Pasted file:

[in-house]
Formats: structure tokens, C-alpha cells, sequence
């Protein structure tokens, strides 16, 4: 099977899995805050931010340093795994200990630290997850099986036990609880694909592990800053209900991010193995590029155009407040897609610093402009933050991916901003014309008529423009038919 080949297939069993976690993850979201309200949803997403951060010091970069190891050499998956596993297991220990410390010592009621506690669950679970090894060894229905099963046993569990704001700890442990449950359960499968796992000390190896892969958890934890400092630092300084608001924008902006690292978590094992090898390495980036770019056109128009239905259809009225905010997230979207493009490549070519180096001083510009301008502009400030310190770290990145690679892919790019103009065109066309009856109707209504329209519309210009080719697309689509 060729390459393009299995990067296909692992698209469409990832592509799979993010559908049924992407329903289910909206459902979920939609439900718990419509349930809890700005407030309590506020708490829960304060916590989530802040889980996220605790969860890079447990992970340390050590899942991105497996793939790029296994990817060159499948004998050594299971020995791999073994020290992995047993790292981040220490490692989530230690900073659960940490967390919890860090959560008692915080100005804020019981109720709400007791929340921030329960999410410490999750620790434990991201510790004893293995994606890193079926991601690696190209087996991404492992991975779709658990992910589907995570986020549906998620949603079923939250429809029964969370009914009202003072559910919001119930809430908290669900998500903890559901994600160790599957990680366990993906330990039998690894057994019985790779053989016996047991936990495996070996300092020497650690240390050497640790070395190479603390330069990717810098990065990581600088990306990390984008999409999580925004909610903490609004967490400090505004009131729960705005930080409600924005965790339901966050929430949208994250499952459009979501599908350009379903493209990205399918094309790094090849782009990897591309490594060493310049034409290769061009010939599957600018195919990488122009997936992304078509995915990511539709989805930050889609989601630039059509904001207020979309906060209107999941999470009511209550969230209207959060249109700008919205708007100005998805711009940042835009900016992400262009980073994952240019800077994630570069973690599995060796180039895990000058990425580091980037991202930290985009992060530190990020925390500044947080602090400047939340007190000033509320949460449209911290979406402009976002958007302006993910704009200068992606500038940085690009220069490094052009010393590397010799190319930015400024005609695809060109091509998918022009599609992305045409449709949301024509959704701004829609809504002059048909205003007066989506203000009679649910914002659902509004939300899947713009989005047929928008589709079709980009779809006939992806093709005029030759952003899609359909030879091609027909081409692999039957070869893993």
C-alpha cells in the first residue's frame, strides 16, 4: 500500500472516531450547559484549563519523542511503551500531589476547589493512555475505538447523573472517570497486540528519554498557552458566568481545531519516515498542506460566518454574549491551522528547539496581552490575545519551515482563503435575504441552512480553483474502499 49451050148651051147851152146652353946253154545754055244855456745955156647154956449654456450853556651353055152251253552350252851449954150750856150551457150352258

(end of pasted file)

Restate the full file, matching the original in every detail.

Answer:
[in-house]
Formats: structure tokens, C-alpha cells, sequence
């Protein structure tokens, strides 16, 4: 099977899995805050931010340093795994200990630290997850099986036990609880694909592990800053209900991010193995590029155009407040897609610093402009933050991916901003014309008529423009038919 080949297939069993976690993850979201309200949803997403951060010091970069190891050499998956596993297991220990410390010592009621506690669950679970090894060894229905099963046993569990704001700890442990449950359960499968796992000390190896892969958890934890400092630092300084608001924008902006690292978590094992090898390495980036770019056109128009239905259809009225905010997230979207493009490549070519180096001083510009301008502009400030310190770290990145690679892919790019103009065109066309009856109707209504329209519309210009080719697309689509 060729390459393009299995990067296909692992698209469409990832592509799979993010559908049924992407329903289910909206459902979920939609439900718990419509349930809890700005407030309590506020708490829960304060916590989530802040889980996220605790969860890079447990992970340390050590899942991105497996793939790029296994990817060159499948004998050594299971020995791999073994020290992995047993790292981040220490490692989530230690900073659960940490967390919890860090959560008692915080100005804020019981109720709400007791929340921030329960999410410490999750620790434990991201510790004893293995994606890193079926991601690696190209087996991404492992991975779709658990992910589907995570986020549906998620949603079923939250429809029964969370009914009202003072559910919001119930809430908290669900998500903890559901994600160790599957990680366990993906330990039998690894057994019985790779053989016996047991936990495996070996300092020497650690240390050497640790070395190479603390330069990717810098990065990581600088990306990390984008999409999580925004909610903490609004967490400090505004009131729960705005930080409600924005965790339901966050929430949208994250499952459009979501599908350009379903493209990205399918094309790094090849782009990897591309490594060493310049034409290769061009010939599957600018195919990488122009997936992304078509995915990511539709989805930050889609989601630039059509904001207020979309906060209107999941999470009511209550969230209207959060249109700008919205708007100005998805711009940042835009900016992400262009980073994952240019800077994630570069973690599995060796180039895990000058990425580091980037991202930290985009992060530190990020925390500044947080602090400047939340007190000033509320949460449209911290979406402009976002958007302006993910704009200068992606500038940085690009220069490094052009010393590397010799190319930015400024005609695809060109091509998918022009599609992305045409449709949301024509959704701004829609809504002059048909205003007066989506203000009679649910914002659902509004939300899947713009989005047929928008589709079709980009779809006939992806093709005029030759952003899609359909030879091609027909081409692999039957070869893993």
C-alpha cells in the first residue's frame, strides 16, 4: 500500500472516531450547559484549563519523542511503551500531589476547589493512555475505538447523573472517570497486540528519554498557552458566568481545531519516515498542506460566518454574549491551522528547539496581552490575545519551515482563503435575504441552512480553483474502499 49451050148651051147851152146652353946253154545754055244855456745955156647154956449654456450853556651353055152251253552350252851449954150750856150551457150352258